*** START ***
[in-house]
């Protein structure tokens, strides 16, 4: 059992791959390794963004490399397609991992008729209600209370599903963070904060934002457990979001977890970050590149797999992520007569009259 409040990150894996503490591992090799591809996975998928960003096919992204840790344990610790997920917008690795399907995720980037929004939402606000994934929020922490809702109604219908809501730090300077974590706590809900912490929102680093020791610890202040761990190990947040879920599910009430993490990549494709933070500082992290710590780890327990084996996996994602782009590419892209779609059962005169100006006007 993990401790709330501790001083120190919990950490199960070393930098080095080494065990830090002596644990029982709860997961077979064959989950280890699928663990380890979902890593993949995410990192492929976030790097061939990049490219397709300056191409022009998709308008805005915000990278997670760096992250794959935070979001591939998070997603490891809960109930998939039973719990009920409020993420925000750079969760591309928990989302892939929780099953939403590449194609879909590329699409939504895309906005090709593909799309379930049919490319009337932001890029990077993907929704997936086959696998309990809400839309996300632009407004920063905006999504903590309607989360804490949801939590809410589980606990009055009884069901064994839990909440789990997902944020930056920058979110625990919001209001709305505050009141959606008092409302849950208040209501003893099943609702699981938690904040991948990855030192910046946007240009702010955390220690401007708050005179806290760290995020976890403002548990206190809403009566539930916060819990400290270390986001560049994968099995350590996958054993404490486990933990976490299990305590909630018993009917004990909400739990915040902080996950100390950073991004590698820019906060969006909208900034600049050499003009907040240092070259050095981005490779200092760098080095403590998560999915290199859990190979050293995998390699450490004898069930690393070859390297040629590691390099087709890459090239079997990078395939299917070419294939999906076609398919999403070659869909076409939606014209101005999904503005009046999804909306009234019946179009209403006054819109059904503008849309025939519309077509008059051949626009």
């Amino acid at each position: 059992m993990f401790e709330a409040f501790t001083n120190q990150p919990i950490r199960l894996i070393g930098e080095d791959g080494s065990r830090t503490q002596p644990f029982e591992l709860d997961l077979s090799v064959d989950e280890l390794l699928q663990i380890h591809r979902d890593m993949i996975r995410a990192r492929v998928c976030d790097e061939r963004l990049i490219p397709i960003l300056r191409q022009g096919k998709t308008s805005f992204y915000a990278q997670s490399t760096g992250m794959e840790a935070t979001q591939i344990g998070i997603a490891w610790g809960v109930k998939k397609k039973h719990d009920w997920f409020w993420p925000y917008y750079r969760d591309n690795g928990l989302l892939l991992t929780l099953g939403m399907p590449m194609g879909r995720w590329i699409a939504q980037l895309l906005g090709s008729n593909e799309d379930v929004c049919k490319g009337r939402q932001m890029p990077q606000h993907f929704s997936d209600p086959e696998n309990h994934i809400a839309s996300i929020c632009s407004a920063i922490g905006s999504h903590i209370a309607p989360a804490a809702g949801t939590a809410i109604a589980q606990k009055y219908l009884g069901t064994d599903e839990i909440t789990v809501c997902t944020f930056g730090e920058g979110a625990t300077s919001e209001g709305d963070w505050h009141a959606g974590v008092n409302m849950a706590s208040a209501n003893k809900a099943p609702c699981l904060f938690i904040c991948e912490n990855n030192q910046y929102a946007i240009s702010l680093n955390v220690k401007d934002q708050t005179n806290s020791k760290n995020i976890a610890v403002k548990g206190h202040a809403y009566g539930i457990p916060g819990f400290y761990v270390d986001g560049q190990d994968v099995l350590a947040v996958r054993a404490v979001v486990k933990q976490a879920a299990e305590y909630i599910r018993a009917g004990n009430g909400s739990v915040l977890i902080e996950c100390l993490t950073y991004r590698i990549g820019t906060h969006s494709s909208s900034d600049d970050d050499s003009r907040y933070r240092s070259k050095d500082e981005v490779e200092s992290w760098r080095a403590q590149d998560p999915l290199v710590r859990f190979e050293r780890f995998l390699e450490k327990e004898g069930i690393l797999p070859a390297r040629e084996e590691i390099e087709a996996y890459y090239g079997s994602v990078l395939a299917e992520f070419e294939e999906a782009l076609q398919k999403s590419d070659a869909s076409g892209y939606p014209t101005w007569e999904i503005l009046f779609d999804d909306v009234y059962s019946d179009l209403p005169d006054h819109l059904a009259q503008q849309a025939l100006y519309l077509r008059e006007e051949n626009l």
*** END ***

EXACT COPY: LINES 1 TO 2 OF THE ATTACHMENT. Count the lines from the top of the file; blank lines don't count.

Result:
[in-house]
């Protein structure tokens, strides 16, 4: 059992791959390794963004490399397609991992008729209600209370599903963070904060934002457990979001977890970050590149797999992520007569009259 409040990150894996503490591992090799591809996975998928960003096919992204840790344990610790997920917008690795399907995720980037929004939402606000994934929020922490809702109604219908809501730090300077974590706590809900912490929102680093020791610890202040761990190990947040879920599910009430993490990549494709933070500082992290710590780890327990084996996996994602782009590419892209779609059962005169100006006007 993990401790709330501790001083120190919990950490199960070393930098080095080494065990830090002596644990029982709860997961077979064959989950280890699928663990380890979902890593993949995410990192492929976030790097061939990049490219397709300056191409022009998709308008805005915000990278997670760096992250794959935070979001591939998070997603490891809960109930998939039973719990009920409020993420925000750079969760591309928990989302892939929780099953939403590449194609879909590329699409939504895309906005090709593909799309379930049919490319009337932001890029990077993907929704997936086959696998309990809400839309996300632009407004920063905006999504903590309607989360804490949801939590809410589980606990009055009884069901064994839990909440789990997902944020930056920058979110625990919001209001709305505050009141959606008092409302849950208040209501003893099943609702699981938690904040991948990855030192910046946007240009702010955390220690401007708050005179806290760290995020976890403002548990206190809403009566539930916060819990400290270390986001560049994968099995350590996958054993404490486990933990976490299990305590909630018993009917004990909400739990915040902080996950100390950073991004590698820019906060969006909208900034600049050499003009907040240092070259050095981005490779200092760098080095403590998560999915290199859990190979050293995998390699450490004898069930690393070859390297040629590691390099087709890459090239079997990078395939299917070419294939999906076609398919999403070659869909076409939606014209101005999904503005009046999804909306009234019946179009209403006054819109059904503008849309025939519309077509008059051949626009």